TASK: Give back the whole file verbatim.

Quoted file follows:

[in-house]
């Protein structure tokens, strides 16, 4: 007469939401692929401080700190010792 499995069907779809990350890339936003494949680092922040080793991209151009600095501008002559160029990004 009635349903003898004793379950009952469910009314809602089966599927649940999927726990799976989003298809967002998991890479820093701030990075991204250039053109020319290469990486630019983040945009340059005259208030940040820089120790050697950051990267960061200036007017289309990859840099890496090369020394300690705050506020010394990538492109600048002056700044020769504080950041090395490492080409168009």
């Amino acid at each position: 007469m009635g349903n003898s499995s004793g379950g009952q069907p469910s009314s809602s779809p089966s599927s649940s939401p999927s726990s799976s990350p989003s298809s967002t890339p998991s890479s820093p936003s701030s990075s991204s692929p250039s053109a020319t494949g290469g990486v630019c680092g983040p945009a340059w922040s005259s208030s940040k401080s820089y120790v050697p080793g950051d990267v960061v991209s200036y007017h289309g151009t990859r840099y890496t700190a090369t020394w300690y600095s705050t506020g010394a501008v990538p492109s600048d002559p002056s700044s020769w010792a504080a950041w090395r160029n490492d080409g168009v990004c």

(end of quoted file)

[in-house]
């Protein structure tokens, strides 16, 4: 007469939401692929401080700190010792 499995069907779809990350890339936003494949680092922040080793991209151009600095501008002559160029990004 009635349903003898004793379950009952469910009314809602089966599927649940999927726990799976989003298809967002998991890479820093701030990075991204250039053109020319290469990486630019983040945009340059005259208030940040820089120790050697950051990267960061200036007017289309990859840099890496090369020394300690705050506020010394990538492109600048002056700044020769504080950041090395490492080409168009």
């Amino acid at each position: 007469m009635g349903n003898s499995s004793g379950g009952q069907p469910s009314s809602s779809p089966s599927s649940s939401p999927s726990s799976s990350p989003s298809s967002t890339p998991s890479s820093p936003s701030s990075s991204s692929p250039s053109a020319t494949g290469g990486v630019c680092g983040p945009a340059w922040s005259s208030s940040k401080s820089y120790v050697p080793g950051d990267v960061v991209s200036y007017h289309g151009t990859r840099y890496t700190a090369t020394w300690y600095s705050t506020g010394a501008v990538p492109s600048d002559p002056s700044s020769w010792a504080a950041w090395r160029n490492d080409g168009v990004c």